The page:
Suicide on Demand (part two)

Suicide On-Demand
Why I Hope Charles Onyett Is Wrong (part two)

Recently, Charles Onyett over on IGN gave up the swan song for disc-based gaming, wherein he implied that A, the industry will soon be following the casual gaming model of pricing and distribution and that B, this is a good thing. Eventually he concluded that the best solution for the gaming industry will be a move to download-only delivery. I have a lot to say about both topics, so to keep it simple I’m splitting them up into two articles. This is part two, and I’ll concentrate on the dangers of a purely digital future.

What bothered me most about Onyett’s article was a single sentence: “Used games wouldn’t be an issue at all if the entire industry was download-only.”

Before addressing the massive problem I have with a download-only gaming (or any) industry, I’d like to point out one big problem with Onyett’s praise of the PC market: it’s PC-centric. As I write this review on my MacBook Pro, I must reflect on the irony of the fact that almost all of the decent games available for direct download on the Internet — on Steam, for example — will not play on my computer. Keep that in mind and the illusion that computer gaming has conquered the “which console” debate will fade like the fantasy it is. That in between all the PC praising are constant references to an Apple service is an irony I hope isn’t lost on readers. If I’m using the App store on its native OS, I won’t be playing, say, Battlefield anytime soon. (Consider this a preemptive “don’t be an ass” to anyone who tries to rebut me with the words “boot camp,” as that requires me to still go ahead and buy a Windows license and defeats the purpose of hailing downloadable games as egalitarian).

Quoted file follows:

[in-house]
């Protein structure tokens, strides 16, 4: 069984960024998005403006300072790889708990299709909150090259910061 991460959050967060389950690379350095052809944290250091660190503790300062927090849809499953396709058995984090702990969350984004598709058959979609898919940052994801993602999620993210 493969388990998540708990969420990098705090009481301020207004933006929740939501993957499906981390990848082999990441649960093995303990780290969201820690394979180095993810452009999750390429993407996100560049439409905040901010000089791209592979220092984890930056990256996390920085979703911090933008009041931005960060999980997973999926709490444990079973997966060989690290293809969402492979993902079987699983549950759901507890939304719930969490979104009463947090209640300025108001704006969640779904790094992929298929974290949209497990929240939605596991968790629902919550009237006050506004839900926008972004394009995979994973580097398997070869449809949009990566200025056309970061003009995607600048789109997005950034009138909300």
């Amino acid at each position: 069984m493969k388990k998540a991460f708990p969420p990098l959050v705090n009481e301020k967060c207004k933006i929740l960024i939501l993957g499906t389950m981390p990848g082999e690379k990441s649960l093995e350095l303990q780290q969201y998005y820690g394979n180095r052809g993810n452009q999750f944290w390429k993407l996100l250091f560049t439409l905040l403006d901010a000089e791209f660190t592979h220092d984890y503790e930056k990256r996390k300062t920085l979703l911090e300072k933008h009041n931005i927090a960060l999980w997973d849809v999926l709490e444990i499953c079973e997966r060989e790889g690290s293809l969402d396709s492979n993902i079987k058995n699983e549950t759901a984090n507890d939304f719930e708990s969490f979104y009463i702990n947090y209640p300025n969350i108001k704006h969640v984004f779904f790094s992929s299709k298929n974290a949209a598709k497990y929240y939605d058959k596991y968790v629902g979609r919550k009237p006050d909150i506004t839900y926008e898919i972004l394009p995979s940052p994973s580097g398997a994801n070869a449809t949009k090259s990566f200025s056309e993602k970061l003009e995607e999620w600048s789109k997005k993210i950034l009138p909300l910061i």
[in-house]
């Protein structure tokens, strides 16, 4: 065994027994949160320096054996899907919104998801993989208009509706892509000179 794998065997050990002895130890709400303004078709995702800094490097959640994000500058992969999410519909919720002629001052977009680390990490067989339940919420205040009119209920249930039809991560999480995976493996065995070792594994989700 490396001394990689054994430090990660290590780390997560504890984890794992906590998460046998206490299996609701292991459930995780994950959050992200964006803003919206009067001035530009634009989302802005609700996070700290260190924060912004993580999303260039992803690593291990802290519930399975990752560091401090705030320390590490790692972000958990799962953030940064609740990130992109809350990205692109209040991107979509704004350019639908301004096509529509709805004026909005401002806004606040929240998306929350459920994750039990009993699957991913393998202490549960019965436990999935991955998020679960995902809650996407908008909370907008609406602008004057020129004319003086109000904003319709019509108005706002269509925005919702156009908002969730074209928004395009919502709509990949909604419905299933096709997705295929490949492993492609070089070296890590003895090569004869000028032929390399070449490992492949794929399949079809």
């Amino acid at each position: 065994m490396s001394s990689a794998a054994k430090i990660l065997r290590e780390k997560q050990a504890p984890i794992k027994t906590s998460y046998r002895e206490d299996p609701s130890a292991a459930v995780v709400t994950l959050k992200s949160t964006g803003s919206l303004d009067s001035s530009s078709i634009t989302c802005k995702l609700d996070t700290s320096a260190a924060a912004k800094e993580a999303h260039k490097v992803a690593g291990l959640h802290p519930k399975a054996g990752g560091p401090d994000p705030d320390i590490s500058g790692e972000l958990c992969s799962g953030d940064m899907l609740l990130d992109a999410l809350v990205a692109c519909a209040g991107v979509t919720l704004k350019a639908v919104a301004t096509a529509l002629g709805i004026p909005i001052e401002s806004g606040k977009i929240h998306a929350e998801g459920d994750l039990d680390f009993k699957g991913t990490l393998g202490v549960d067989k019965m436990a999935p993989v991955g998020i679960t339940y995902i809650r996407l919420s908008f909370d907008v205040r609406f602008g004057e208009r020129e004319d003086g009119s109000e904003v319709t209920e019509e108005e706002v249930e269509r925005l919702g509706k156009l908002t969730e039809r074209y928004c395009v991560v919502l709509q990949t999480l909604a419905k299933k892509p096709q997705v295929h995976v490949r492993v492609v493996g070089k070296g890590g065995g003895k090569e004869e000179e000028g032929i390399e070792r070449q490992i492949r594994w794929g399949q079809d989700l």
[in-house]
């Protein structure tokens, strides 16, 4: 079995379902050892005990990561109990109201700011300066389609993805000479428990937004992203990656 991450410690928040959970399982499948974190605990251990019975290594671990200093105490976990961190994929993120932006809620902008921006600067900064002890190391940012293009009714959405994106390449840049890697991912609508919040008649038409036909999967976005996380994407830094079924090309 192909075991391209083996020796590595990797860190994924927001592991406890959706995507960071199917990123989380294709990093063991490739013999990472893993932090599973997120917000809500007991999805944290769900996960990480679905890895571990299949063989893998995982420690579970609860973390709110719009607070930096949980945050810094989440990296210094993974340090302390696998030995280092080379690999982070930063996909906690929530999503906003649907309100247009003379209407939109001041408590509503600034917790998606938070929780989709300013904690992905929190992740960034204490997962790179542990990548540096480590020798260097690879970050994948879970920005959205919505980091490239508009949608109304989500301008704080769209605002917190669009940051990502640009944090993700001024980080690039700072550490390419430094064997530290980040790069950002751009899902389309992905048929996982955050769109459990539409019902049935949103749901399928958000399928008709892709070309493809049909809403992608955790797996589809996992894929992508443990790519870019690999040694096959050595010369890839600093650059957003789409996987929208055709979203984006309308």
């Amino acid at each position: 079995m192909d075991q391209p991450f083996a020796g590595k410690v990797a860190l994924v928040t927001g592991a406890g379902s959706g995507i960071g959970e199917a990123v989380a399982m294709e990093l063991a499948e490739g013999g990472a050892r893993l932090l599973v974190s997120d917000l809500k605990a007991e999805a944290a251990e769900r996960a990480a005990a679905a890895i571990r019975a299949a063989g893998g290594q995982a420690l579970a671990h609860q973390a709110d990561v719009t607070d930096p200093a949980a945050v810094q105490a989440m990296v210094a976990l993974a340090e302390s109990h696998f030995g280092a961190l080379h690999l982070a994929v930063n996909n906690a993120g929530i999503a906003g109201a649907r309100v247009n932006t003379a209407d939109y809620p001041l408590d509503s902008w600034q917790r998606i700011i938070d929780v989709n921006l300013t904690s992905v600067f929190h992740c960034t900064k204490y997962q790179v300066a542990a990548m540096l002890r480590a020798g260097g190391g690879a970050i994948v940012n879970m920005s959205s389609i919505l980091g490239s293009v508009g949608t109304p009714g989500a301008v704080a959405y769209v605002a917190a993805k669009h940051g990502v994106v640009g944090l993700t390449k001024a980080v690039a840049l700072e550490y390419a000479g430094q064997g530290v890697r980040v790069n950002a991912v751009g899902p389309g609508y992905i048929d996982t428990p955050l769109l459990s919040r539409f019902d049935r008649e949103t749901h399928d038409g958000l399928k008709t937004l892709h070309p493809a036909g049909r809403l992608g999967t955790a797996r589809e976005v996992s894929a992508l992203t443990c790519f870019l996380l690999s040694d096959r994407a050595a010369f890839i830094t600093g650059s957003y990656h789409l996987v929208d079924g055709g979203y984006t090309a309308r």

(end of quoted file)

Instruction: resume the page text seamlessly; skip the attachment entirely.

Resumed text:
Earlier I mentioned that the real reason the PC gaming market is struggling is due to those three wonderful words “digital rights management.” Recently publishers like Ubisoft have made headlines (accompanied by irate articles) for their decision to continue to push unpopular anti-piracy measures in their games in such a way as to render them extremely frustrating for PC gamers. I can’t even tell you how many times I’ve heard some PC gamer seriously consider pirating an upcoming title simply on the basis that legitimately purchasing the game may result in sixty bucks spent on a game they are stupidly locked out of by a glitch with DRM permissions. Add to the existent problems the new ones — swear words like “always-on” which make even single-player games useless if you don’t happen to have an Internet connection at all times — and there really isn’t any surprise that some people are getting sick of being treated like criminals by the people they’re shelling out hard-earned cash to.